Although me being me and having very little experience on a bike, this was initially not an easy thing to get used to.  Being rather nervous and wobbly you could easily liken me to ‘Mrs. Bean on a Bike’.

Image showing how popular biking is in the netherlands

7.  Sunday Closing (in the backwaters)

This is actually a good thing but you just need to get used to it.  Having come from the UK where you can now actually shop 24/7 if the need should arise, I had to get a little more organised and make sure I had everything I needed as there was no popping out to the shops for it.

8. The great outdoors!

The Dutch people really know how to enjoy ‘Het Buiten Leven’ (the outdoor life).  People spend considerably more time outdoors doing sports, biking, walking in the forests, sitting on terraces, camping, barbecuing, swimming in natural lakes, skating on natural ice etc etc etc……

They do this really well and everything comes very naturally to most people – I love this way of life for the kids!

Even a lot of the pensioners remain very active here with various sports and activities such as – biking, walking, running etc

9. The overwhelming desire to over-spice everything!

Whilst there are many really delicious foods here, which I embrace whole-heartedly, I do have trouble with the over-seasoned meat and their need to make everything taste of cinnamon and nutmeg – don’t get me wrong I really love cinnamon (I will share my favourite cinnamon rolls recipe with you soon) but there is only so much a girl can take!

10. The healthcare system

This I am still getting used to even after 4 years here.  Everything is done through your health insurance (which is not cheap!)  I’m never sure who to go to for what and have the feeling that I am constantly turned away by the doctor with the advice of ‘Even Wachten’ (just wait and see), when my other half goes however he comes back laden down with pills, potions and referrals.  I am definitely doing something wrong – possibly being too British!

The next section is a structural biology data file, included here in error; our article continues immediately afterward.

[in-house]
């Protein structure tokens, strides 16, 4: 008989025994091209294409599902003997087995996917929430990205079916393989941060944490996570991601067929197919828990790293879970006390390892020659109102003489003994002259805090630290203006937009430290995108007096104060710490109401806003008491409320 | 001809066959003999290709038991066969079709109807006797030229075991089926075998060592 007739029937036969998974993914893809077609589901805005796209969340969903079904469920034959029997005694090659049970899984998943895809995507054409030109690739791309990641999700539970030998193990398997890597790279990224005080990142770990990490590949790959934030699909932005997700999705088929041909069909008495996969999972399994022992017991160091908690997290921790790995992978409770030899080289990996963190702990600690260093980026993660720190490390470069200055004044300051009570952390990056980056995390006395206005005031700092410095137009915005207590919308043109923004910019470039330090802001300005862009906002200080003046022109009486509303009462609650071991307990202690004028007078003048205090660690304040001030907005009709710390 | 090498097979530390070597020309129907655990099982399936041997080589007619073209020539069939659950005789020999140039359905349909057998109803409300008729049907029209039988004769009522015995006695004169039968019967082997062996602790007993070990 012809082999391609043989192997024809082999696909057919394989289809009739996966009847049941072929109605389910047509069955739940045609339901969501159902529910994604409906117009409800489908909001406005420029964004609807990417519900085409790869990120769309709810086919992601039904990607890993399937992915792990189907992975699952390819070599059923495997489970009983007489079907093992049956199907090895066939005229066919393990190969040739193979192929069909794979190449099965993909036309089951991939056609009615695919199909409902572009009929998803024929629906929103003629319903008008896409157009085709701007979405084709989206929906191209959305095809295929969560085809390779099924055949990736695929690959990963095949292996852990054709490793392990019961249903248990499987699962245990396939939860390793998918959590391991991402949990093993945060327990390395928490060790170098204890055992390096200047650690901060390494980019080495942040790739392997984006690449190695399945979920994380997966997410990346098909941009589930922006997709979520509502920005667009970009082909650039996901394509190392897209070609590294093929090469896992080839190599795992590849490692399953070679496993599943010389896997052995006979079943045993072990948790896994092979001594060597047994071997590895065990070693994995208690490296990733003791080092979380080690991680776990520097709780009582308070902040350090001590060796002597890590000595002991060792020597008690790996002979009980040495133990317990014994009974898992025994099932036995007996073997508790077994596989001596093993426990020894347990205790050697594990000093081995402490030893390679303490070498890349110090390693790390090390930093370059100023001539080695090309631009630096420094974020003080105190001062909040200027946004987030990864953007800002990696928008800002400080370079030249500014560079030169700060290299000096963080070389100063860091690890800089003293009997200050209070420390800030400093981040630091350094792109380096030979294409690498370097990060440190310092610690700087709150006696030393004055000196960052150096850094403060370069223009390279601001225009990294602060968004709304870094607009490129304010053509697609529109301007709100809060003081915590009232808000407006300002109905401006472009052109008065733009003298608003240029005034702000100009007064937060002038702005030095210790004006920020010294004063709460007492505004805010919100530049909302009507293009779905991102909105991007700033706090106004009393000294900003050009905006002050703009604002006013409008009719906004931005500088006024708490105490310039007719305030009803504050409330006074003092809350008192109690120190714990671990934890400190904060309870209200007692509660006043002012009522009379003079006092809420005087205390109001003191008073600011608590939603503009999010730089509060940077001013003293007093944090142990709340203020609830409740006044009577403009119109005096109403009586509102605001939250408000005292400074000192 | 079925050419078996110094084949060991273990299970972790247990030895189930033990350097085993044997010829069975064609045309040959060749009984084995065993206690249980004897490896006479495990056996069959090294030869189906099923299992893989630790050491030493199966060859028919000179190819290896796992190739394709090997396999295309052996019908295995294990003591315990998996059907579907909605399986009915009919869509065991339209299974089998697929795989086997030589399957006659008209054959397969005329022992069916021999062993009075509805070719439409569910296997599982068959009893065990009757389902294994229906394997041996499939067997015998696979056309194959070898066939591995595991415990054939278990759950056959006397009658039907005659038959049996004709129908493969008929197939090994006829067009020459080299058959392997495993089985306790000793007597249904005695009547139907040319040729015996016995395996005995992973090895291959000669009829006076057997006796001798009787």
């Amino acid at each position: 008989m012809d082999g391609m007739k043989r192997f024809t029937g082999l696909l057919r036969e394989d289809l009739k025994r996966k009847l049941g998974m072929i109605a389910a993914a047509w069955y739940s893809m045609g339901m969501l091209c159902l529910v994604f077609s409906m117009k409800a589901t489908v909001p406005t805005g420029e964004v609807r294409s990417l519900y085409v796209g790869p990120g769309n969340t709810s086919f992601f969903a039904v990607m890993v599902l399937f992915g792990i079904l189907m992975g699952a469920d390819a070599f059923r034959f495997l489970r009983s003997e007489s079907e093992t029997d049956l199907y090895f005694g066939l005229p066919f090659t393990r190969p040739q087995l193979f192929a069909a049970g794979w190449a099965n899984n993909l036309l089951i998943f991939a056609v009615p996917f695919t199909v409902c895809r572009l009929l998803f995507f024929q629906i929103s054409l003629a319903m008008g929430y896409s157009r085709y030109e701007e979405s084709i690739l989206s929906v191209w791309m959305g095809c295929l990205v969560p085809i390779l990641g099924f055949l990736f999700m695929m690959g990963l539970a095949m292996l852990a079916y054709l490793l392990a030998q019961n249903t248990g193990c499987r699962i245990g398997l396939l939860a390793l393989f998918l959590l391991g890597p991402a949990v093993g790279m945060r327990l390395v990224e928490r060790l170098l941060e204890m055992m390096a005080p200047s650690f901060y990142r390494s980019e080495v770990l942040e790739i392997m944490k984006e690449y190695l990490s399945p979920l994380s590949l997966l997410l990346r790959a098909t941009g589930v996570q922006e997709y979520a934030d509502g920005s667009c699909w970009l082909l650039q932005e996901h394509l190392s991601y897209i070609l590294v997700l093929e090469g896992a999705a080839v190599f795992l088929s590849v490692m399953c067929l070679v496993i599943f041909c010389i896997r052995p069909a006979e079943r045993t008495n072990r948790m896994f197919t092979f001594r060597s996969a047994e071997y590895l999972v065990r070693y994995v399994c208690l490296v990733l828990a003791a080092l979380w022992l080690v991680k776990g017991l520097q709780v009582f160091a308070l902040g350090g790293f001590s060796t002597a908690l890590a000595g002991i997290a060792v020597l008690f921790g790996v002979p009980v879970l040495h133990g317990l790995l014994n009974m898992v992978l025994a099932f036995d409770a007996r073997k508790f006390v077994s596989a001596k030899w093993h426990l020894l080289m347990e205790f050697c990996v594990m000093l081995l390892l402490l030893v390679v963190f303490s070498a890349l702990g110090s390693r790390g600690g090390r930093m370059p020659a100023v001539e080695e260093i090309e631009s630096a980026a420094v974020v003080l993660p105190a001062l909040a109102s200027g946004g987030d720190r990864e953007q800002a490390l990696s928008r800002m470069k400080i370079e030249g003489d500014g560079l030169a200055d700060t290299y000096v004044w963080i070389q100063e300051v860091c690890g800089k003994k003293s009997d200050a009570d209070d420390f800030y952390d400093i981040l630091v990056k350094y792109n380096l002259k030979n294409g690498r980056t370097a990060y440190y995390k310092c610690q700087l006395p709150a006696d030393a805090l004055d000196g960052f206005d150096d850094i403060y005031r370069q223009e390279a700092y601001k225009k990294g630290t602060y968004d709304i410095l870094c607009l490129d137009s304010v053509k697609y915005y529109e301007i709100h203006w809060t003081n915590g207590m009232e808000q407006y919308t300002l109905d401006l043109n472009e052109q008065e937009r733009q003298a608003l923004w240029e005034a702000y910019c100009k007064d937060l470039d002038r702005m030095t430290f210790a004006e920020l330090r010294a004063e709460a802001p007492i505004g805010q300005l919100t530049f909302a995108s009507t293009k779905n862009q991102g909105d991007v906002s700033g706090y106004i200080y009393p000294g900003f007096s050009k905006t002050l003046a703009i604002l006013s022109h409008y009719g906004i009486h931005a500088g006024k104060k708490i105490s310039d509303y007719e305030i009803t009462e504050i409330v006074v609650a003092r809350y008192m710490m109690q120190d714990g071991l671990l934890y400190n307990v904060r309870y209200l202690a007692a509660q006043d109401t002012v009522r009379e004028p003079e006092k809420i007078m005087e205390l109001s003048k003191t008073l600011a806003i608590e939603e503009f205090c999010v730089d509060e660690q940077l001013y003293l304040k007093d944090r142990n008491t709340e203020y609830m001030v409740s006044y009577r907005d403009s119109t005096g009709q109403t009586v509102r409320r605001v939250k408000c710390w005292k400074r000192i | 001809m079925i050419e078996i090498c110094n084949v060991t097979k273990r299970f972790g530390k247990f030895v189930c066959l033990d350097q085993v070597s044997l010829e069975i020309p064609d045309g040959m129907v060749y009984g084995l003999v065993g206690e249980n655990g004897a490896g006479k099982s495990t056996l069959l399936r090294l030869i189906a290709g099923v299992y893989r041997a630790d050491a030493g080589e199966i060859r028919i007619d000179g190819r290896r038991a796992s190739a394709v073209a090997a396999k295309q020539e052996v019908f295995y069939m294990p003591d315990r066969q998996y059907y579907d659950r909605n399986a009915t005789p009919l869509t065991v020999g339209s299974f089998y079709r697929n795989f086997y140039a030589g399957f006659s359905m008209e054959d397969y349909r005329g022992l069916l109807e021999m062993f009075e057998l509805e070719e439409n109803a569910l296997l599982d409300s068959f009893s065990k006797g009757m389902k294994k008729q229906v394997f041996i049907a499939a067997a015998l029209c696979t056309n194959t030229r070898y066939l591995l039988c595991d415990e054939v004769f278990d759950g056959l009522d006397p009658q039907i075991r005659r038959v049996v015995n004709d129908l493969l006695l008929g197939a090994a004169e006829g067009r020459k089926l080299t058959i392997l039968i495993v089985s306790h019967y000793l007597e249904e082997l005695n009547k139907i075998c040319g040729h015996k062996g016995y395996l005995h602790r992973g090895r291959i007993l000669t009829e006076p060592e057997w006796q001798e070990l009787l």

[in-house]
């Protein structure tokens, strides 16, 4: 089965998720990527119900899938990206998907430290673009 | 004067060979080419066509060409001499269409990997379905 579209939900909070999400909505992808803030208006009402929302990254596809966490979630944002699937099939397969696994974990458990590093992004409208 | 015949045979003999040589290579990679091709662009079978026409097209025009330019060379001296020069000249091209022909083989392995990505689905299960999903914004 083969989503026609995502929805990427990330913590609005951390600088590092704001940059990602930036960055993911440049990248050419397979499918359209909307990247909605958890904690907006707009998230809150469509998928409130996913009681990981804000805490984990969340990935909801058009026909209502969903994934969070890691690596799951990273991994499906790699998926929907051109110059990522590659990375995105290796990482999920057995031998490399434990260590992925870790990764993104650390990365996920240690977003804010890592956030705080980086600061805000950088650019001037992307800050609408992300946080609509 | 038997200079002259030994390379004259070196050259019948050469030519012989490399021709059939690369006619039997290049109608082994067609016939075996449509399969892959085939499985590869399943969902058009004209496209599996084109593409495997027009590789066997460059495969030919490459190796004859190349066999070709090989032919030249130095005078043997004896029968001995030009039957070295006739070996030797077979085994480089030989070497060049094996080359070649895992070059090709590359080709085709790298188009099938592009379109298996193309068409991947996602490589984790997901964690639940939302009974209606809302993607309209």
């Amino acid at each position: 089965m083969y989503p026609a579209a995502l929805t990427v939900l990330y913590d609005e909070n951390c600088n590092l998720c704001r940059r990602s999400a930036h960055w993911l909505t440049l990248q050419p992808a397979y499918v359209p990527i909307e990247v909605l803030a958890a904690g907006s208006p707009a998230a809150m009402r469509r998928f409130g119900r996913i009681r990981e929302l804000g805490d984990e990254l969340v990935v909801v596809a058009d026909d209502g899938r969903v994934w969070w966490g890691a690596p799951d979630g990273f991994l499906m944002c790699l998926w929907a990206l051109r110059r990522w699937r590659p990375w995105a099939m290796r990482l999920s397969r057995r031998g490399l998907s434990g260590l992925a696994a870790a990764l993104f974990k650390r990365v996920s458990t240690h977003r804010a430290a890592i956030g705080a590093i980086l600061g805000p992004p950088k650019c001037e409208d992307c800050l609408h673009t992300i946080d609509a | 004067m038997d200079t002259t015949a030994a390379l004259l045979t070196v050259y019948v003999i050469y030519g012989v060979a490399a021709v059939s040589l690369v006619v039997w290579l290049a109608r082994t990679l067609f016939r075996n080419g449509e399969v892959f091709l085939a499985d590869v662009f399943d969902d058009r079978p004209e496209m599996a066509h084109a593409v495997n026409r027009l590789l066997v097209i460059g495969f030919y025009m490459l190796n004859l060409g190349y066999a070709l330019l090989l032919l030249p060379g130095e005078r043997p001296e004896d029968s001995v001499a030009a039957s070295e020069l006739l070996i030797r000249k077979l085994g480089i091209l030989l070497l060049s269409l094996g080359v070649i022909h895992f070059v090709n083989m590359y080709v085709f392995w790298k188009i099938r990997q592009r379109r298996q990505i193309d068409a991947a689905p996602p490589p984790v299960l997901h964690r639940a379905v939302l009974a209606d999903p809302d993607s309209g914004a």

11. The freedom that the children enjoy here

I love the relaxed feel here that allows children to be children in an environment that feels pretty safe.  But….. and that is a big but, sometimes I do have trouble letting go to the same extent as other mothers here.  A few weeks ago my daughter was not happy with my decision and angrily shouted at me – “sometimes I wish you weren’t English – you are too strict!  I knew that was bound to come sooner or later but what can I say, I can’t help it!

12. Giving way to traffic coming from the right.

I know that cars have to stop when there are ‘teeth’ painted on the junction but it is not always clear when this rule applies.

13. Weighing your own fruit and veg in the supermarkets

This took me a while to remember.  How often have I gone to the checkout only to realise that I yet again had forgotten to weigh and get a sticker for the produce?

14. Taking your empty plastic bottles and glass beer bottles back to the supermarket

You pay a deposit on certain bottles here which you receive back upon returning the bottles to the supermarket.  There is an automated system where you load your empties into a hole in the wall and receive a coupon in return.

Once you have returned your bottles you also have to remember to actually redeem the coupon at the checkout.

15. Hagelslag On Bread (100’s & 1000’s or sprinkles – normally reserved for ice cream or cupcakes)

My kids love this but I just can’t get used to the idea of giving your children pure sugar sandwiches.  There are many different flavours and sorts in the supermarkets; chocolate, fruit, white, pink, blue, with Christmas tree shapes … you can even get it with little yellow minions.

My kids love this but I just can’t get used to the idea of giving your children pure sugar sandwiches.  

There are many different flavours and sorts in the supermarkets; chocolate, fruit, white, pink, blue, with Christmas tree shapes … you can even get it with little yellow minions.

I could go on and on with this list but I am going to stop here to give everyone else a chance.

Do you have any experience of life here in the Nederlands or would like to know the further ins and outs of the points written above please share – I’d love to hear from you!

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7 thoughts on “Living In The Netherlands

  • at

    Hi Sam,